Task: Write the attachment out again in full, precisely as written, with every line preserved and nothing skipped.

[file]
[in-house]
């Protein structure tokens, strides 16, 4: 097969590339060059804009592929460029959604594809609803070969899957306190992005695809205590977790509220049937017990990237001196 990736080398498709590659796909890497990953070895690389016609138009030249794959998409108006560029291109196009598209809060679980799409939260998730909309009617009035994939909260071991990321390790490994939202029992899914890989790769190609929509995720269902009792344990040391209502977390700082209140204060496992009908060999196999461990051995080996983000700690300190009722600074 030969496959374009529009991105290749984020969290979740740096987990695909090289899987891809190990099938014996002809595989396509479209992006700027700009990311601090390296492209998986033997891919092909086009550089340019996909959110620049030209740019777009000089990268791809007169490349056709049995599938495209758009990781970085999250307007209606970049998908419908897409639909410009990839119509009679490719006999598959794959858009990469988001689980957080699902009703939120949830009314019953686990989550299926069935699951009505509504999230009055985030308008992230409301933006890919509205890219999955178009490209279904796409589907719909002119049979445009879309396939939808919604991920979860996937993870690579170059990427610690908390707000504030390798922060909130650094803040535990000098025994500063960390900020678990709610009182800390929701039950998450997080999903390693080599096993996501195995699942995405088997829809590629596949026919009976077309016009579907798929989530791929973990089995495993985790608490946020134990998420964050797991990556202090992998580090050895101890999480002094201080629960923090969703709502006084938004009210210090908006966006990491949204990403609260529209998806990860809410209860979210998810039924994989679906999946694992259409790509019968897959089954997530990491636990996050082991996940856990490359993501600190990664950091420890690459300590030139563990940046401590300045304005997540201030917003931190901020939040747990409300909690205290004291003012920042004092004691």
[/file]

[in-house]
């Protein structure tokens, strides 16, 4: 097969590339060059804009592929460029959604594809609803070969899957306190992005695809205590977790509220049937017990990237001196 990736080398498709590659796909890497990953070895690389016609138009030249794959998409108006560029291109196009598209809060679980799409939260998730909309009617009035994939909260071991990321390790490994939202029992899914890989790769190609929509995720269902009792344990040391209502977390700082209140204060496992009908060999196999461990051995080996983000700690300190009722600074 030969496959374009529009991105290749984020969290979740740096987990695909090289899987891809190990099938014996002809595989396509479209992006700027700009990311601090390296492209998986033997891919092909086009550089340019996909959110620049030209740019777009000089990268791809007169490349056709049995599938495209758009990781970085999250307007209606970049998908419908897409639909410009990839119509009679490719006999598959794959858009990469988001689980957080699902009703939120949830009314019953686990989550299926069935699951009505509504999230009055985030308008992230409301933006890919509205890219999955178009490209279904796409589907719909002119049979445009879309396939939808919604991920979860996937993870690579170059990427610690908390707000504030390798922060909130650094803040535990000098025994500063960390900020678990709610009182800390929701039950998450997080999903390693080599096993996501195995699942995405088997829809590629596949026919009976077309016009579907798929989530791929973990089995495993985790608490946020134990998420964050797991990556202090992998580090050895101890999480002094201080629960923090969703709502006084938004009210210090908006966006990491949204990403609260529209998806990860809410209860979210998810039924994989679906999946694992259409790509019968897959089954997530990491636990996050082991996940856990490359993501600190990664950091420890690459300590030139563990940046401590300045304005997540201030917003931190901020939040747990409300909690205290004291003012920042004092004691």